India being a developing economy always encouraged import of technical know-how and technical services to promote and facilitate growth in Indian industry. In line with the same, S. 115A provides for taxation of royalty and fees for technical services (FTS) at a reasonable rate of 10 per cent for a long time before it was amended through Finance Act, 2013 to increase the rate of taxation to 25 per cent. We also have S. 206AA in the statute book, introduced through Finance Act, 2009 making it effective from 1st April, 2010 which provides for mandatory requirement of furnishing PAN even by a non resident. It is to be noted that S. 206AA mandates higher rate of withholding tax of 20 per cent against payments to non residents who do not possess PAN. It is common in many contracts that the nonresident insists on net of tax payments which makes the resident tax payer bear taxes and gross up such payments u/s 195A of the Act. In this article I would like to deal with the combined impact of S. 195A and S. 206AA in cases where such non residents do not have PAN in India and highlight the incompatibility which continues even after the proposal in Finance Bill, 2015 to reduce the rate of taxation on royalty/FTS payments to non residents to the original rate of ten per cent.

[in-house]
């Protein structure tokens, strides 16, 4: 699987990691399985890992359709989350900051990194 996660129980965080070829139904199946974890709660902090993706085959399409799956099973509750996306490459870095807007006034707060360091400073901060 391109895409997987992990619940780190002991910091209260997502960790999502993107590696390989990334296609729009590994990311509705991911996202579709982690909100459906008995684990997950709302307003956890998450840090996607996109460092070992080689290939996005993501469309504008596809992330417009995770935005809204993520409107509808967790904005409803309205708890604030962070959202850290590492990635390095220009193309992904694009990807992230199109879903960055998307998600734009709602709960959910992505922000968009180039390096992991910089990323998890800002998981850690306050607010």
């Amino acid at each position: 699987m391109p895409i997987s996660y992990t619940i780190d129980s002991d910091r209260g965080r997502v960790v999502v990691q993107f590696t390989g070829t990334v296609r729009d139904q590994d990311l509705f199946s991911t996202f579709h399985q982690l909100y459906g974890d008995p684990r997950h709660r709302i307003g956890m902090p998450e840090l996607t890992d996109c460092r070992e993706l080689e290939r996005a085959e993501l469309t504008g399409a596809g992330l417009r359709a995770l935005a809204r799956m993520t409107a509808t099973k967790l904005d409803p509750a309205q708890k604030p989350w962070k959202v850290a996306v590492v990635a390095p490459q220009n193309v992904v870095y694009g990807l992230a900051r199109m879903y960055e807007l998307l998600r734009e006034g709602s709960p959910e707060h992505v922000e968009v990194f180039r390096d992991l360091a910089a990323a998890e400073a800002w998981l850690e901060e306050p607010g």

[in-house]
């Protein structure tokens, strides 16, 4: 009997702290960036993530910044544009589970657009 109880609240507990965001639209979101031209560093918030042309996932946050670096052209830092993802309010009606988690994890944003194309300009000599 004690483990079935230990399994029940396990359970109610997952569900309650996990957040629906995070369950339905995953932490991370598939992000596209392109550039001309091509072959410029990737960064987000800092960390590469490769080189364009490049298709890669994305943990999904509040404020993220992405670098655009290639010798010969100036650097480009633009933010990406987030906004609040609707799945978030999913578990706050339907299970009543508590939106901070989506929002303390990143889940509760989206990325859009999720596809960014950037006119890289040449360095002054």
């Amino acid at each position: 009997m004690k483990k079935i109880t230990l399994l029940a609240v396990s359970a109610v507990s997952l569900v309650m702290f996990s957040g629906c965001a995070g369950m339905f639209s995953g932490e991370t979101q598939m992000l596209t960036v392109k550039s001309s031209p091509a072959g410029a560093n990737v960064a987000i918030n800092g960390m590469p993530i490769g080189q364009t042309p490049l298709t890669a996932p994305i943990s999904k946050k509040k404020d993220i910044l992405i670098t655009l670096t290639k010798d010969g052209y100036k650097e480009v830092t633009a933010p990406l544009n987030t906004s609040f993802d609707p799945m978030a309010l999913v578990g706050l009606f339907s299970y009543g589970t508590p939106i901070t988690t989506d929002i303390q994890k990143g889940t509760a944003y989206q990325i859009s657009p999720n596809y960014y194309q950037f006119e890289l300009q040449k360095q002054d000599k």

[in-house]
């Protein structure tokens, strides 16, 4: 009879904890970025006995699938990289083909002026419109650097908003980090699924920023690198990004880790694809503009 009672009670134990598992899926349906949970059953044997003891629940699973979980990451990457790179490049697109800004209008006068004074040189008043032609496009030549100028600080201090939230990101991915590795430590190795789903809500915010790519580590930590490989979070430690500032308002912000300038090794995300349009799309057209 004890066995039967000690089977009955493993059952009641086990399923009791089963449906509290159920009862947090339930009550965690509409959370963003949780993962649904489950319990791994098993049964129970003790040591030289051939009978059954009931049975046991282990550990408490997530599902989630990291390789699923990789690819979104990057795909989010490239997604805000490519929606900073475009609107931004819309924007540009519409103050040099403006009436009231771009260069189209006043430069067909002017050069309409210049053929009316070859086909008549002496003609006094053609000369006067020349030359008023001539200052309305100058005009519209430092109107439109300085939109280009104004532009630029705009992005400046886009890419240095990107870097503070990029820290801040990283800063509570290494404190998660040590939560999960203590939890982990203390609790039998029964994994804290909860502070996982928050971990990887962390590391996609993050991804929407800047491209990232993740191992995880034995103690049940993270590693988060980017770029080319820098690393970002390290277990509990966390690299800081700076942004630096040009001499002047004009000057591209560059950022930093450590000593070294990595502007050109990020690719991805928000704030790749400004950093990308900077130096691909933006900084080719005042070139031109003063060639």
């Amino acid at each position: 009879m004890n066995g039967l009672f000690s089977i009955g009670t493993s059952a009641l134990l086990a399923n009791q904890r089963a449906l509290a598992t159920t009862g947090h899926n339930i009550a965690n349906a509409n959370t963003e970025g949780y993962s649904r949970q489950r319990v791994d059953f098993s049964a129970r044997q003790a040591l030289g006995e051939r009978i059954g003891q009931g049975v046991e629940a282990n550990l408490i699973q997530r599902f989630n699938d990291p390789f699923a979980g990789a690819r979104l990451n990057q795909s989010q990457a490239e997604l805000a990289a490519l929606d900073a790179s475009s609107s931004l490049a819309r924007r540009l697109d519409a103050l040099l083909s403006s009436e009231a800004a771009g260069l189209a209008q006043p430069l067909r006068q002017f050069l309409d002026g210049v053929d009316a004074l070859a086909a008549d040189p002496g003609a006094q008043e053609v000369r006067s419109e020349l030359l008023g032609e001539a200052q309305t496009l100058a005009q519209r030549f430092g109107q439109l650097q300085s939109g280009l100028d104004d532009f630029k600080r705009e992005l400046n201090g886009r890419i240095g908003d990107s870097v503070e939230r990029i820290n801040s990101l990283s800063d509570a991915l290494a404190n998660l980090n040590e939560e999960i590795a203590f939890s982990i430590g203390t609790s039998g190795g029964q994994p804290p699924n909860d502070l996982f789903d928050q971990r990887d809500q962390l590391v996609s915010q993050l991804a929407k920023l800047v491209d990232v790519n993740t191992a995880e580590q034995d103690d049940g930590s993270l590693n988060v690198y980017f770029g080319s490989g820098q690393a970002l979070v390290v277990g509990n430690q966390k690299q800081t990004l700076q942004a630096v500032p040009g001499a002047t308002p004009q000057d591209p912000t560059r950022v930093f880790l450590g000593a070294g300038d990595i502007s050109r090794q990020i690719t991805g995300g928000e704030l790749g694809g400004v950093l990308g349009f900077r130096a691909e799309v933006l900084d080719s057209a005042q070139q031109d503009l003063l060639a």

S. 115A was introduced by Finance Act, 1976 and the rate of taxation of royalty and FTS has been 10 per cent. An amendment was brought in through Finance Act, 2013 to increase the rate of taxation of royalty and FTS received by a foreign company from a resident tax payer from 10 per cent to 25 per cent. Hon’ble Finance Minister clarified the purpose of increase of rate of taxation in his budget speech as under:
“Another case is the distribution of profits by a subsidiary to a foreign parent company in the form of royalty. Besides, the rate of tax on royalty in the Income-tax Act is lower than the rates provided in a number of Double Tax Avoidance Agreements. This is an anomaly that must be corrected. Hence, I propose to increase the rate of tax on payments by way of royalty and fees for technical services to non-residents from 10 percent to 25 percent. However, the applicable rate will be the rate of tax stipulated in the DTAA.”
It was assumed that distribution of profits by subsidiaries to their foreign parents was being done in the form of royalty payments. However, all cases may not fall into the said category as there could be payments from resident payer to nonresident payee who are not related in any manner. All such genuine cases suffered from high rate of taxation of 25 per cent. Most of the service recipients in India are not able to bargain in a manner that nonresident payees will have to bear the tax burden.
On account of this, most of the resident payers have to bear the tax burden and are thereby forced to gross up such taxes u/s 195A of the Act. The effective tax rate in all grossing up cases is as high as 36.05 per cent.
Thus, S. 115A provides for the tax rates on which income by way of royalty or fees for technical services in case of non-residents or a foreign company is taxed. The prescribed tax rate u/s 115A is 10%